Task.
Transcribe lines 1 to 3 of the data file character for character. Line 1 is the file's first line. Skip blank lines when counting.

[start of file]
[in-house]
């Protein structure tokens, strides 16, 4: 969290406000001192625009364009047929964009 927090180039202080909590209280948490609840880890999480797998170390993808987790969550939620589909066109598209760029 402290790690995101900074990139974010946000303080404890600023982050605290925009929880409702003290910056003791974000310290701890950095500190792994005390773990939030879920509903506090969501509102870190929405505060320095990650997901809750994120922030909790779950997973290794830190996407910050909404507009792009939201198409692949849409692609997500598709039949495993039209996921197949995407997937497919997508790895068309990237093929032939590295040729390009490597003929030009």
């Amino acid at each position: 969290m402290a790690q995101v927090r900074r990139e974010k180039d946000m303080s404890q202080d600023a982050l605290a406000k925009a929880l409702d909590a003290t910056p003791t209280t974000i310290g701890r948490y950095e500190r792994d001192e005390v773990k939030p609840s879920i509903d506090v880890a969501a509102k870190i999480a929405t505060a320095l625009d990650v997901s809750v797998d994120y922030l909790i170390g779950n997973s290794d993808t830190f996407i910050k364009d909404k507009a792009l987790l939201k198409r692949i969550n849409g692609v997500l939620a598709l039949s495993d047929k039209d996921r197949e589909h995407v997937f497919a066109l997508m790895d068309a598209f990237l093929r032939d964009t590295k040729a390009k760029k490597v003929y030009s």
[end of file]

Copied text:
[in-house]
């Protein structure tokens, strides 16, 4: 969290406000001192625009364009047929964009 927090180039202080909590209280948490609840880890999480797998170390993808987790969550939620589909066109598209760029 402290790690995101900074990139974010946000303080404890600023982050605290925009929880409702003290910056003791974000310290701890950095500190792994005390773990939030879920509903506090969501509102870190929405505060320095990650997901809750994120922030909790779950997973290794830190996407910050909404507009792009939201198409692949849409692609997500598709039949495993039209996921197949995407997937497919997508790895068309990237093929032939590295040729390009490597003929030009």
């Amino acid at each position: 969290m402290a790690q995101v927090r900074r990139e974010k180039d946000m303080s404890q202080d600023a982050l605290a406000k925009a929880l409702d909590a003290t910056p003791t209280t974000i310290g701890r948490y950095e500190r792994d001192e005390v773990k939030p609840s879920i509903d506090v880890a969501a509102k870190i999480a929405t505060a320095l625009d990650v997901s809750v797998d994120y922030l909790i170390g779950n997973s290794d993808t830190f996407i910050k364009d909404k507009a792009l987790l939201k198409r692949i969550n849409g692609v997500l939620a598709l039949s495993d047929k039209d996921r197949e589909h995407v997937f497919a066109l997508m790895d068309a598209f990237l093929r032939d964009t590295k040729a390009k760029k490597v003929y030009s």